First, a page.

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All of you need to know. I don't know the answers. If technology hits as hard as some of you suspect then some of those science fiction movies will come to fruition. You do realize even in a planned economy (communism) there is an extremely wealthy class and poverty exists all around it. It is the political class. If your technology forecast come to bear then the wealthy will still be there.

That is not yet true in America. We still have a little bit of individuality. A little bit. A little bit that truly believes in the constitution. A little bit that believes that we can be what ever we want without the control of the federal government.

I realize that many of you are scared. That you believe the... well, perhaps you just believe the worst.

This is really funny. I'm 67 years old. I now have hope.

P.S. I really don't want to get into name calling. If you have specifics then maybe I'll respond.

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post #47 of 67 Old January 22nd, 2017, 03:41 PM
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All of you need to know. I don't know the answers. If technology hits as hard as some of you suspect then some of those science fiction movies will come to fruition. You do realize even in a planned economy (communism) there is an extremely wealthy class and poverty exists all around it. It is the political class. If your technology forecast come to bear then the wealthy will still be there.

That is not yet true in America. We still have a little bit of individuality. A little bit. A little bit that truly believes in the constitution. A little bit that believes that we can be what ever we want without the control of the federal government.

I realize that many of you are scared. That you believe the... well, perhaps you just believe the worst.

This is really funny. I'm 67 years old. I now have hope.

P.S. I really don't want to get into name calling. If you have specifics then maybe I'll respond.
You can hope all you want but the facts bear out the inevitable. Technology is exponentially expanding at rates that point to a transformatively different world in the next 20 - 30 years. Corporate america will embrace it's cost saving benefits at breakneck speeds due to their short sighted profit markers.

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post #48 of 67 Old January 23rd, 2017, 01:28 AM
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And regarding the living wage, with there being no in between of minimum wage jobs and college degree jobs, there are a great many jobs yet that don't require a college degree, or even trade school.
Again, going to trade school or similar may increase your chances of getting a job, but not necessarily. You have to demonstrate the skill to keep the job.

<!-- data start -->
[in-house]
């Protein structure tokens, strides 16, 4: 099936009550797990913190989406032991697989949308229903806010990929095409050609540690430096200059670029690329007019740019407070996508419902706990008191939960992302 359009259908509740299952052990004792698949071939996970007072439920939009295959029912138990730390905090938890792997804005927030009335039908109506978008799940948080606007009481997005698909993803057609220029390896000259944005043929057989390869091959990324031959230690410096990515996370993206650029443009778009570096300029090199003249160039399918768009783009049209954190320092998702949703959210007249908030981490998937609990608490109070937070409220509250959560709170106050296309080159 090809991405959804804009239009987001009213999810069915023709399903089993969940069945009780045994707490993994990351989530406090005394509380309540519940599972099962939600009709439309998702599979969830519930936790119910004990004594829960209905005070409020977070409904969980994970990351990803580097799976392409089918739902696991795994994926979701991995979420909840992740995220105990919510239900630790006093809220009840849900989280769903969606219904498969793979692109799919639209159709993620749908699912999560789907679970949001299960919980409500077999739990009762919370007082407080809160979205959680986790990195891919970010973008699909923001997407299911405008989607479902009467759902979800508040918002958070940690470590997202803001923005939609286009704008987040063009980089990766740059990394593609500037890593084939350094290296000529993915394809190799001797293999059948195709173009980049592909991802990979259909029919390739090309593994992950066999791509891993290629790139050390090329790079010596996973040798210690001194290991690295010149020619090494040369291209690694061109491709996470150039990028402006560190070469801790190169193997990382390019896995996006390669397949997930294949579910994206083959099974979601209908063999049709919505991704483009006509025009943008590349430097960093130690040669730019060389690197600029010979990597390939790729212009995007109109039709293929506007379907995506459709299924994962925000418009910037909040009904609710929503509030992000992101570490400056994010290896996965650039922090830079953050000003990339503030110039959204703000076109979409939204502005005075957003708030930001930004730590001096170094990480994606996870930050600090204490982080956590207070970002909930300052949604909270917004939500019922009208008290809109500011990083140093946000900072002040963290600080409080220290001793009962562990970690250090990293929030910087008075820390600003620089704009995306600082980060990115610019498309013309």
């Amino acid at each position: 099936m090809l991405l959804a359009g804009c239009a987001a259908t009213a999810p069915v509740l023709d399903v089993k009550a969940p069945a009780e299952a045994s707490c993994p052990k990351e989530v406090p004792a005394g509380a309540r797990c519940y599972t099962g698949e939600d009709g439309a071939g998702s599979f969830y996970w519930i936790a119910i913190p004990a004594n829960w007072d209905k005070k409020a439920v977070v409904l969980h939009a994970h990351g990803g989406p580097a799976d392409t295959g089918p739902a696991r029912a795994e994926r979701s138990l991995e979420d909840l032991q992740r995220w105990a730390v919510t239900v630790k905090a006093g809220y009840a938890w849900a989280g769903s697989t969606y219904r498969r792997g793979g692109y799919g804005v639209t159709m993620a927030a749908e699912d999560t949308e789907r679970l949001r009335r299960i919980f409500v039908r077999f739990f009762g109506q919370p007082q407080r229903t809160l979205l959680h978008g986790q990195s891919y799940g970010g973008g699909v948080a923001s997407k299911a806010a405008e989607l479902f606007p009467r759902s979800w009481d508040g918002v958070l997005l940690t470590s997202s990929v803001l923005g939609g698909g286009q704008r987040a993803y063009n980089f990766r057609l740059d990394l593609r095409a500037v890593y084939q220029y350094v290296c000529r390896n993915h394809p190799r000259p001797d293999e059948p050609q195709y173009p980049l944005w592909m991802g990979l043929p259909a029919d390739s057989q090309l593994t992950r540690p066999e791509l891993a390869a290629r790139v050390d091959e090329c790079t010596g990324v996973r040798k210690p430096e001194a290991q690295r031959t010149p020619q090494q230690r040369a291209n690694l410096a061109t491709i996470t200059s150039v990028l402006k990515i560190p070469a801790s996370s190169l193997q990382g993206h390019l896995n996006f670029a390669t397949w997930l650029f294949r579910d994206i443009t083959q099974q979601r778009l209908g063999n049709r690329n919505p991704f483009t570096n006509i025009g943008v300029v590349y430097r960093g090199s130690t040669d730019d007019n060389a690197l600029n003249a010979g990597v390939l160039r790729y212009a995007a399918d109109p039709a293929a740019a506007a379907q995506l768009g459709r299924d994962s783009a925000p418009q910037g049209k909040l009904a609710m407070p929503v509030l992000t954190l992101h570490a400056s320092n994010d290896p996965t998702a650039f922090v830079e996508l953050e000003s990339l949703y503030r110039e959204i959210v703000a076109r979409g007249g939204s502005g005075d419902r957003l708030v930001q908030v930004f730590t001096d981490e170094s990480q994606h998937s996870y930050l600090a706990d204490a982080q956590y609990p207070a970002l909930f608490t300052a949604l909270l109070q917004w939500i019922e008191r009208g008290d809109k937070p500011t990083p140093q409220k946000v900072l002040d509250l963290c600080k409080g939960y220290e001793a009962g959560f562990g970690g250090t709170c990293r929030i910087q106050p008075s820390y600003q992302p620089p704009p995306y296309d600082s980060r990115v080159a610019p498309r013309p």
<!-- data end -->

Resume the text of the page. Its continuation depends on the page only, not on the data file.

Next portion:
Even 20 years ago, there were still apprenticeship programs to get new people into jobs. They aren't as widespread anymore, but that's because trades style jobs are not viewed as desirable.

I know this is conjecture, and I know you hate it, but still. I have no college degree. I work in IT, based on experience I started getting at 8 years old running network cables and helping load Novell on server computers (this was back in 1982 mind you). If you want an IT job, people go to college for computer science, which generally doesn't teach you shit about building and troubleshooting actual computers. You can take classes on Server 20xx, Windows whatever, but very few of those teach anything that someone who has been working on computers and has a lot of experience can't solve faster. I can't even tell you how many "IT Specialists" I have to tell "You're wrong" to because they have little to no experience outside of their little specialty. It's like a car mechanic who spent a year studying brake systems, but is unable to change the oil, a basic and fundamental step that requires very little training and should be fairly obvious to someone who works on another aspect of car mechanics.

I understand the concept of "They powered their way through school, they must be dedicated", but that's woefully inaccurate. It's not 1955 anymore. A college degree is useful for accountants, scientists, doctors, etc. For someone to drive a desk and plug numbers into a program all day? Not so much.
I never meant to imply that there is either college or failure. I never even brought up college. My point is that our economy has become service based, and the demand for minimum or low wage paying jobs is as high as ever while those core middle class jobs have been fading for decades. Not that there aren't any, or that you need a degree for them. I'm a proponent of ending the indoctrination of children where we're telling them that you MUST go to college or you're a failure, but this is straying from my point. There are places where there are no natural resources to profit from or any manufacturing businesses around. Black fucking holes of job despair, and the people who live there are already poor with shitty schools. I grew up on the beach side of 113 here in Delaware, where seasonal jobs allow people some extra coin. Over in western Delaware, it's fucking rough. I never realized how shitty it was until I moved out near these shit areas. The only decent job for someone in the area is real estate(which isn't nearly as strong as out east), truck driving, or owning your own (successful) business. Landscapers and other general laborers make way less than their counterparts just 45 minutes east.
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post #49 of 67 Old January 11th, 2018, 10:50 AM